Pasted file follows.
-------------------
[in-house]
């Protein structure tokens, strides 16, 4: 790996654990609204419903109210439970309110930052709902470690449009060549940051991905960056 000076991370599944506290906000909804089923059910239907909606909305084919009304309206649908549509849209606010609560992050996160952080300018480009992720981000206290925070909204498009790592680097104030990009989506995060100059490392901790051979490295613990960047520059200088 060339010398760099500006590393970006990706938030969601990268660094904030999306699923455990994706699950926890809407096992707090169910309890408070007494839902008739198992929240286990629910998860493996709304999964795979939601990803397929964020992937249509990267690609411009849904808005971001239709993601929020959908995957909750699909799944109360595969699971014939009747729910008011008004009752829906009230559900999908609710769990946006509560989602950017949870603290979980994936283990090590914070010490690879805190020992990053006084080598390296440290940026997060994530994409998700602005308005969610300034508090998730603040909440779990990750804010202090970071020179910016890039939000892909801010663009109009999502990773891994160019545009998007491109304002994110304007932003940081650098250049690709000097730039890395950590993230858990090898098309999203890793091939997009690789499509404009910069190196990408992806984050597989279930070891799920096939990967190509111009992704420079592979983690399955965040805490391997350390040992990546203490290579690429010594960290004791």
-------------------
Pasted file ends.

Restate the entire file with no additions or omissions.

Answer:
[in-house]
């Protein structure tokens, strides 16, 4: 790996654990609204419903109210439970309110930052709902470690449009060549940051991905960056 000076991370599944506290906000909804089923059910239907909606909305084919009304309206649908549509849209606010609560992050996160952080300018480009992720981000206290925070909204498009790592680097104030990009989506995060100059490392901790051979490295613990960047520059200088 060339010398760099500006590393970006990706938030969601990268660094904030999306699923455990994706699950926890809407096992707090169910309890408070007494839902008739198992929240286990629910998860493996709304999964795979939601990803397929964020992937249509990267690609411009849904808005971001239709993601929020959908995957909750699909799944109360595969699971014939009747729910008011008004009752829906009230559900999908609710769990946006509560989602950017949870603290979980994936283990090590914070010490690879805190020992990053006084080598390296440290940026997060994530994409998700602005308005969610300034508090998730603040909440779990990750804010202090970071020179910016890039939000892909801010663009109009999502990773891994160019545009998007491109304002994110304007932003940081650098250049690709000097730039890395950590993230858990090898098309999203890793091939997009690789499509404009910069190196990408992806984050597989279930070891799920096939990967190509111009992704420079592979983690399955965040805490391997350390040992990546203490290579690429010594960290004791």